We All Laugh in the Same Language

Jun 17th, 2009 | By | Category: Miscellaneous

A series of thoughts ensured I’d have something to write about today. I thought of posting a review of products on EZ Vacuum, relating opinions on the historical events of the day (including the famous run from the law made by O.J. Simpson fifteen years ago today) and even researching new methods of water treatment that rely solely on the power of plants for purification. All of those would have made excellent topics of conversation for a blog entry.

However, none of those will be mentioned today.

As I sat thinking and planning out what to write, I gazed out my sliding glass door. Beyond the plates of glass separating me from the world, I watched the children play. At first, when there were only two children, everything went as one would expect. Laughter bubbled and toys were shared.

It wasn’t long before a third child joined in. With the addition of this new playmate, I noticed a shift in the play. Spurts of giggling still occurred and most of the toys were shared, but the easiness of the earlier play disappeared as the children vied for the position of most liked among their group.

When a fourth and fifth child joined in, the situation escalated. It seemed the group had determined a loser in the popularity contest: a little blue eyed girl in a bright pair of pink shorts and white top. Laughter now only visited the group at the girl’s expense. No longer were toys shared equally, but instead were used to taunt the little girl.

Tears mingled with the giggles as they tore the little girl to shreds in the name of fun. She was only about four years old, a little younger than the others, but she was different enough. Her tears seemed to encourage the other children to continue their behavior.

At last, a parent showed up to put an end to the teasing and torment. Unfortunately, it was not the children whose parents should have been correcting them, but rather the mother of the little girl, frazzled and upset at the treatment her child had received. She didn’t say anything to the children in question. She just picked up her baby and retreated to the sanctuary of her home.

Several thoughts paraded through my mind as I watched this scene. I remembered, of course, how it had been in my day, but that wasn’t the most striking of my thoughts.

I thought of the way we treat each other every day over differences that should never come into play.

I live in the South, in the heart of racism. Although I don’t endorse, condone or otherwise participate in the activity, I see it every single day. I couldn’t help making the comparison of the children to how we react to this behavior in ourselves.

Racism doesn’t have a color, a nationality, or a sexuality. It is a disease in all walks of life, no matter how affluent or poverty stricken the beginnings. While it was supposed to have been abolished in the sixties, it hasn’t been. What’s worse, few seem to know what to do about it.

Personally, I think it begins when we ignore the children at play. Children learn and react to what they are taught, whether by example or by book. Perhaps, if they saw less distinction from us when we encounter someone different than ourselves, they may be more inclined to follow that lead. If we showed more compassion for another’s suffering, our children might refrain from inflicting suffering onto another.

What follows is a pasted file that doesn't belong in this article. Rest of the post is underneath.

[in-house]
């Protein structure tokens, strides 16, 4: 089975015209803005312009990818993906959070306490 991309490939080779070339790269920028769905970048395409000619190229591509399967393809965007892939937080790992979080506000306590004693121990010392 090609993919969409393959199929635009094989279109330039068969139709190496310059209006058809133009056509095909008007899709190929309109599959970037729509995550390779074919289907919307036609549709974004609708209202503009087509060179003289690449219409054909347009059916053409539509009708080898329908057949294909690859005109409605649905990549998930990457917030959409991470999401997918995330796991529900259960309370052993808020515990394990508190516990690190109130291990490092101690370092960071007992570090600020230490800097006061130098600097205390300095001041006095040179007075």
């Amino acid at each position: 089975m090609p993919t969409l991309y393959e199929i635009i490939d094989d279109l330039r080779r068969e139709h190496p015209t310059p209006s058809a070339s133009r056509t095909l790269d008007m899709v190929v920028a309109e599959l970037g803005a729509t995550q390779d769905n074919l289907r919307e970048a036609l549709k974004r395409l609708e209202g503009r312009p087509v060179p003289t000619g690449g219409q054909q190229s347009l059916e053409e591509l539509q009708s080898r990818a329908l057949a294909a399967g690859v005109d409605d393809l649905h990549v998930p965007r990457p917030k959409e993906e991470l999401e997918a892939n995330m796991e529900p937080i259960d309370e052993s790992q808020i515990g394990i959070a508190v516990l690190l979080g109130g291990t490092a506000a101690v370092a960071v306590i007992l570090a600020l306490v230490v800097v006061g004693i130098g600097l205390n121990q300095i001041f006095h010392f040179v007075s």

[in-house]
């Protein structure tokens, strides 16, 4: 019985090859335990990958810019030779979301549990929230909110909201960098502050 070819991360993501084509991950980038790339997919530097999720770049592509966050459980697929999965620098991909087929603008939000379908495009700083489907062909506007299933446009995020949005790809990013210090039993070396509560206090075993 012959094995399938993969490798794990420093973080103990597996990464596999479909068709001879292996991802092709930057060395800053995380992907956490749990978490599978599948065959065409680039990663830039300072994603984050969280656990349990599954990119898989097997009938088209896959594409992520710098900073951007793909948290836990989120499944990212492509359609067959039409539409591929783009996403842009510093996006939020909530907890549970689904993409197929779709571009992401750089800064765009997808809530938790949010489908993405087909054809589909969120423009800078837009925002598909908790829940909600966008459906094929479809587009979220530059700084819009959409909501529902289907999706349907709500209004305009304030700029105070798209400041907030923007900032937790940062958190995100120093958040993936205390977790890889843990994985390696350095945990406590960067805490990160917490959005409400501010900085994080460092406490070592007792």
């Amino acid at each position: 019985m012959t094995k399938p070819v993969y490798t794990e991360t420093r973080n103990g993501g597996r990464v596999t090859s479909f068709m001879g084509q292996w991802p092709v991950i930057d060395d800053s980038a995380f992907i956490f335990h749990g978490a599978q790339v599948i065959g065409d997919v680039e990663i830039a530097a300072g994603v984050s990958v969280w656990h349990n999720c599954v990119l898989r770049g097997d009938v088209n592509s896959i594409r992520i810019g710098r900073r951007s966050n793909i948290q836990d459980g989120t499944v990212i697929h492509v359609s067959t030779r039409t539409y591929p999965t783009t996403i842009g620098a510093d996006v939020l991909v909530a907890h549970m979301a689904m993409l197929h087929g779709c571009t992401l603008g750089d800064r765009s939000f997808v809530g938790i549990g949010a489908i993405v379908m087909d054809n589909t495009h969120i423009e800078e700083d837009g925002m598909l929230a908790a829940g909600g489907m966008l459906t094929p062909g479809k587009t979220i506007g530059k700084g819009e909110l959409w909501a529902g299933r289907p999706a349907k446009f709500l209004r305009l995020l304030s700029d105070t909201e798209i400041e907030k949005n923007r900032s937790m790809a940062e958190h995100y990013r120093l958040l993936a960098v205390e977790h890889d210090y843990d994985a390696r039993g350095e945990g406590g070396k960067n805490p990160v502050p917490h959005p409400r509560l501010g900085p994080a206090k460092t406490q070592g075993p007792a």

I think we should teach them irrefutable truths: All people have feelings, all people have needs, and all people deserve to be treated the same, regardless of the differences.

With my own child, I have taught her to respect the differences in others because it is those differences that make the world such an interesting place. If we were all the same in every way, there would be no need to explore, learn, grow, and become. Diversity is the tool in which we plant our gardens and watch the flowers bloom. Without it, life as we know it would no longer exist. No Utopia would fill its place. Instead, our gardens would be barren, devoid of life.

Every single person has something great to offer the world. There is a purpose to each birth, to each life, to each difference. Don’t waste your opportunity to learn that purpose through acceptance of those who are not the same as you. Don’t throw away a flower for blooming at a different time of year. Don’t waste time with hatred when it will only take the sight from your eyes and destroy the beauty within you.

If you need a reason to follow the path of a kinder humanity, then look towards the children. They are the generation of seeds we’ve planted. Do you want them to suffer the same loss as we have? Or would you rather see them bloom, no matter the season, no matter the color?

As for me, I want to see the garden grow, prosper, and love with the compassion of innocence. I want the children to become the dreams they carry and Iwant them to learn how from those of us who have lived long enough to realize how beautiful those dreams can be.

I’m going to leave you with a song. It is one we should all remember. Written for children, it holds a valuable lesson for all of mankind.

We All Laugh the Same by Marla Lewis

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